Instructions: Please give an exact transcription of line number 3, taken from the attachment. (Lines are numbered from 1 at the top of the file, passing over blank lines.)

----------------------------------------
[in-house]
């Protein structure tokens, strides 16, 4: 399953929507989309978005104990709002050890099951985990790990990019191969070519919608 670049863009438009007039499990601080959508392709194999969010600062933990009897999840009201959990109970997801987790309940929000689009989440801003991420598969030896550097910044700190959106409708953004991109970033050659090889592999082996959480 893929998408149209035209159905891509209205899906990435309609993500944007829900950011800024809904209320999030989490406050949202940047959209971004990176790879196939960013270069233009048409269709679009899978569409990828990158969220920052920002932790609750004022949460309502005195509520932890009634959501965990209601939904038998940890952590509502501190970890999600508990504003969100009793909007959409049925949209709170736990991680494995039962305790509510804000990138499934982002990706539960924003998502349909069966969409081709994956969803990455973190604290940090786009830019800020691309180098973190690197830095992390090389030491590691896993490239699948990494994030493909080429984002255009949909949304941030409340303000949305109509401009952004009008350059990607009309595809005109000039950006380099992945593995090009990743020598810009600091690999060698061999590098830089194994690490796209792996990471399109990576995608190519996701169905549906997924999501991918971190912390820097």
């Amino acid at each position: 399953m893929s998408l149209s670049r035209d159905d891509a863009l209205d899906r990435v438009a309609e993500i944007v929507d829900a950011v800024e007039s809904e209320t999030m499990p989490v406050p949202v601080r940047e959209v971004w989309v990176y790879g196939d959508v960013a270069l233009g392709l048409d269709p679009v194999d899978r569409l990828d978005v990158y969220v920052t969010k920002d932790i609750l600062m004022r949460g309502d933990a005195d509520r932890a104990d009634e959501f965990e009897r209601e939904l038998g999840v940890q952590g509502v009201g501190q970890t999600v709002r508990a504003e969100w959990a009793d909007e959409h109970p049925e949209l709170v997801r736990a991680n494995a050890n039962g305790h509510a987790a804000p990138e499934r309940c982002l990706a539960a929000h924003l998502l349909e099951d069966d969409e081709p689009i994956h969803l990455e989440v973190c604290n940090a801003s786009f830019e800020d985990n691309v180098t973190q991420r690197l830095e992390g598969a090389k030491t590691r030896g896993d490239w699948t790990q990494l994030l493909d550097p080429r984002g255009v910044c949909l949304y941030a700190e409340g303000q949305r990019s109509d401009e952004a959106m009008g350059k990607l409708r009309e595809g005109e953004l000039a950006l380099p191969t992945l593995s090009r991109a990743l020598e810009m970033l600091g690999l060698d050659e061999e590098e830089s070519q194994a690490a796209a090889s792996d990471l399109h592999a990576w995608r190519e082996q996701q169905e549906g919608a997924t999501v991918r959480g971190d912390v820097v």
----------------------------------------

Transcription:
């Amino acid at each position: 399953m893929s998408l149209s670049r035209d159905d891509a863009l209205d899906r990435v438009a309609e993500i944007v929507d829900a950011v800024e007039s809904e209320t999030m499990p989490v406050p949202v601080r940047e959209v971004w989309v990176y790879g196939d959508v960013a270069l233009g392709l048409d269709p679009v194999d899978r569409l990828d978005v990158y969220v920052t969010k920002d932790i609750l600062m004022r949460g309502d933990a005195d509520r932890a104990d009634e959501f965990e009897r209601e939904l038998g999840v940890q952590g509502v009201g501190q970890t999600v709002r508990a504003e969100w959990a009793d909007e959409h109970p049925e949209l709170v997801r736990a991680n494995a050890n039962g305790h509510a987790a804000p990138e499934r309940c982002l990706a539960a929000h924003l998502l349909e099951d069966d969409e081709p689009i994956h969803l990455e989440v973190c604290n940090a801003s786009f830019e800020d985990n691309v180098t973190q991420r690197l830095e992390g598969a090389k030491t590691r030896g896993d490239w699948t790990q990494l994030l493909d550097p080429r984002g255009v910044c949909l949304y941030a700190e409340g303000q949305r990019s109509d401009e952004a959106m009008g350059k990607l409708r009309e595809g005109e953004l000039a950006l380099p191969t992945l593995s090009r991109a990743l020598e810009m970033l600091g690999l060698d050659e061999e590098e830089s070519q194994a690490a796209a090889s792996d990471l399109h592999a990576w995608r190519e082996q996701q169905e549906g919608a997924t999501v991918r959480g971190d912390v820097v």